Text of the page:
In this experiment, we are applying a Nitrogen additive to fertilizer and want to see whether it aects the
growth of lettuce. From the problem description, we have 5 dierent leve
Randomized complete block design
Latin squares
VIII. Blocking
Mathias Drton
Dept. of Statistics
University of Washington
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Randomized complete block design
Latin squares
Motivating example
Example Do dierent tools give dierent hardness readings?
A ha
Two-series designs
Fractional factorial designs
Two-series in incomplete blocks
XI. Fractional Factorial Designs
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Dept. of Statistics
University of Washington
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Two-series designs
Fractional factorial designs
Two-series in incomplete blo
IX. Incomplete Blocks
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Dept. of Statistics
University of Washington
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Incomplete-block designs
Recall:
In a complete block design, each treatment occurs an equal number of
times in each block.
So for a randomized complete block design (R
Two-way factorial designs
Additive model
Multi-way factorial designs
VIII. Factorial Treatment Structure
Mathias Drton
Dept. of Statistics
University of Washington
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Two-way factorial designs
Additive model
Multi-way factorial designs
Motivating exam
Model diagnostics
Treatment comparisons
Multiple comparisons
VII. Practical Considerations for ANOVA
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Dept. of Statistics
University of Washington
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Model diagnostics
Treatment comparisons
Multiple comparisons
Model diagnostics
For linea
Multivariate normal distribution
Linear models
Least squares
Inference
F-tests of linear hypotheses
VI. Linear Models
Mathias Drton
Dept. of Statistics
University of Washington
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Multivariate normal distribution
Linear models
Least squares
Inference
Example
Summary statistics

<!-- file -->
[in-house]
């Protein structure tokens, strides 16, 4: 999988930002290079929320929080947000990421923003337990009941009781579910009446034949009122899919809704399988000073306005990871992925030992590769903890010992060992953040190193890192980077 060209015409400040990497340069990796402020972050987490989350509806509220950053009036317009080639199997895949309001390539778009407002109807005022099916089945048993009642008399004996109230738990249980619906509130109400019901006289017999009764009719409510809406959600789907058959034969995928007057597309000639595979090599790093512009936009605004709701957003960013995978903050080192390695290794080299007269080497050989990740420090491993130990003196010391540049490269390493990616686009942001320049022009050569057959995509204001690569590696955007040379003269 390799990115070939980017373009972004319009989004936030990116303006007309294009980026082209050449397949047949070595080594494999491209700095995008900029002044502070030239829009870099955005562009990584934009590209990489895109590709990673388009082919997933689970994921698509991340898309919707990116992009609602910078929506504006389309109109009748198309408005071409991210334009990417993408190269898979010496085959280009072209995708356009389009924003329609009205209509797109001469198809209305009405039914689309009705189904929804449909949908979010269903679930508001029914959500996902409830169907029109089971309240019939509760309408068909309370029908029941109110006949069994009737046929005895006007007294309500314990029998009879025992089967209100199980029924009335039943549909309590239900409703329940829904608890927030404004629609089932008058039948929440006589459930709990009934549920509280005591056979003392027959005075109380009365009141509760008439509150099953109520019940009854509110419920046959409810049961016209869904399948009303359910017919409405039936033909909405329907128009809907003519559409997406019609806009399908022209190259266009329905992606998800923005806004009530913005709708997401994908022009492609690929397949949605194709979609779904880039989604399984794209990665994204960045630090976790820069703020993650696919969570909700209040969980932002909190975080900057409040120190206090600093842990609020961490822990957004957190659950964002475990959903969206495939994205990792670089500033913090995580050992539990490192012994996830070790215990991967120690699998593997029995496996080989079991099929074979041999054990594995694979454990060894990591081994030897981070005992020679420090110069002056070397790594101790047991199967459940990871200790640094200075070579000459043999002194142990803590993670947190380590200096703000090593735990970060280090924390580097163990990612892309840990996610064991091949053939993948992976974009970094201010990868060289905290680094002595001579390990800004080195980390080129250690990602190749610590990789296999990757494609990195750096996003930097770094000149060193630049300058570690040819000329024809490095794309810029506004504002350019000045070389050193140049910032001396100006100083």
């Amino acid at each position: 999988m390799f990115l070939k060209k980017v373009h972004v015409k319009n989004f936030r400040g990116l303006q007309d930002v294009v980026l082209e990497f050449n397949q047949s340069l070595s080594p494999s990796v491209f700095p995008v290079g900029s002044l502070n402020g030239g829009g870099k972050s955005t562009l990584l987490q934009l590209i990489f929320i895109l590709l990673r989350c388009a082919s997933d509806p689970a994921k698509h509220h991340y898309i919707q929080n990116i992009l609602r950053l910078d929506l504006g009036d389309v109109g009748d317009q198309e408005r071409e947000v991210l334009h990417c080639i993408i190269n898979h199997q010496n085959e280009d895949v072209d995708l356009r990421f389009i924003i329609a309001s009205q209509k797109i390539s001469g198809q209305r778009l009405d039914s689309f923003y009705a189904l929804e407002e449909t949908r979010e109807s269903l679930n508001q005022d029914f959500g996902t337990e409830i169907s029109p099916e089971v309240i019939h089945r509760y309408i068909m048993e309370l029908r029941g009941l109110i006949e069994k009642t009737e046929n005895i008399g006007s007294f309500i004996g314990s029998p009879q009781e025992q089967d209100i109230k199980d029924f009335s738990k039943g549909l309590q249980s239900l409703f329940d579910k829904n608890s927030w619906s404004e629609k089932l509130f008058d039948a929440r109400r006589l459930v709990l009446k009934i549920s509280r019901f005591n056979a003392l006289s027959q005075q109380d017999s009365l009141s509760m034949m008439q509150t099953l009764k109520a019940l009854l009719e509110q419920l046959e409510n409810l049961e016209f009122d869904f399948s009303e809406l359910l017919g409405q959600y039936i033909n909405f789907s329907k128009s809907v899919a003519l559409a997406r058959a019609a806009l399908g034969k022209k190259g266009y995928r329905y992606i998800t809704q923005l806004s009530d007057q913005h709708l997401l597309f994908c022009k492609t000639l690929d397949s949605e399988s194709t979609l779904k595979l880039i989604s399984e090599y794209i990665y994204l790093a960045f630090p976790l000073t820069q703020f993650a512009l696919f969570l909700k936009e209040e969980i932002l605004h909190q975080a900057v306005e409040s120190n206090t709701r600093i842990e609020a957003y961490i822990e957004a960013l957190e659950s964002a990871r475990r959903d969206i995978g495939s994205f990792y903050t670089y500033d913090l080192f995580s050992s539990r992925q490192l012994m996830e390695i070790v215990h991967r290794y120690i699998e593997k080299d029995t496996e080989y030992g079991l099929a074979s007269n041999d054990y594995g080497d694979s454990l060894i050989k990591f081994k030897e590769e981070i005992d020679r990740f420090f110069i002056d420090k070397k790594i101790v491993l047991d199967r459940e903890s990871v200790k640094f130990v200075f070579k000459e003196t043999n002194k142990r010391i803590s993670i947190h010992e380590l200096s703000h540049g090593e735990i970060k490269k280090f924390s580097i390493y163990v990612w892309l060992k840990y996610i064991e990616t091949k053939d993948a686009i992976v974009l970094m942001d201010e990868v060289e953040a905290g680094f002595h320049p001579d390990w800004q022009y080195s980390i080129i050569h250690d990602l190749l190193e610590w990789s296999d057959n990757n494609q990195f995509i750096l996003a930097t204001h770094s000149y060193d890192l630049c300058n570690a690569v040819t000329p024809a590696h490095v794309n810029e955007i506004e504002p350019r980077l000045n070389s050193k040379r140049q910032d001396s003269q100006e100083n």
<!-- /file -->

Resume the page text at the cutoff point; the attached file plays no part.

Hypothesis testing via randomization
Sensitivity to the alternative
Basic decision theory
II. Test Statistics and Randomization
Distributions
Mathias Drton
Dept. of Statistics
University of Washington
1 / 34
Example
Summary stat
Treatment variation
Sums of squares
Normal sampling models
V. Introduction to ANOVA
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Dept. of Statistics
University of Washington
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Treatment variation
Sums of squares
Normal sampling models
Response time data
Background: Psychologists a
Condence intervals
Power and Sample Size Determination
IV. Condence Intervals and Power
Mathias Drton
Dept. of Statistics
University of Washington
1 / 27
Condence intervals
Power and Sample Size Determination
Condence intervals via hypothesis tests
In a o
Population models
The t-test
Two sample tests
Checking assumptions
III. Inference Based on Population Models
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Dept. of Statistics
University of Washington
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Population models
The t-test
Two sample tests
Checking assumptions
Motivation
In
I. Principles of Experimental Design
1
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Dept. of Statistics
University of Washington
1 (based
on lectures of previous instructors including Peter Ho)
1 / 17
Induction
Much of our scientic knowledge about processes and systems is based on
indu
Randomized complete block design
Latin squares
VIII. Blocking
Mathias Drton
Dept. of Statistics
University of Washington
1 / 36
Randomized complete block design
Latin squares
Motivating example
Example Do dierent tools give dierent hardness readings?
A ha
Condence intervals
Power and Sample Size Determination
IV. Condence Intervals and Power
Mathias Drton
Dept. of Statistics
University of Washington
1 / 27
Condence intervals
Power and Sample Size Determination
Condence intervals via hypothesis tests
In a o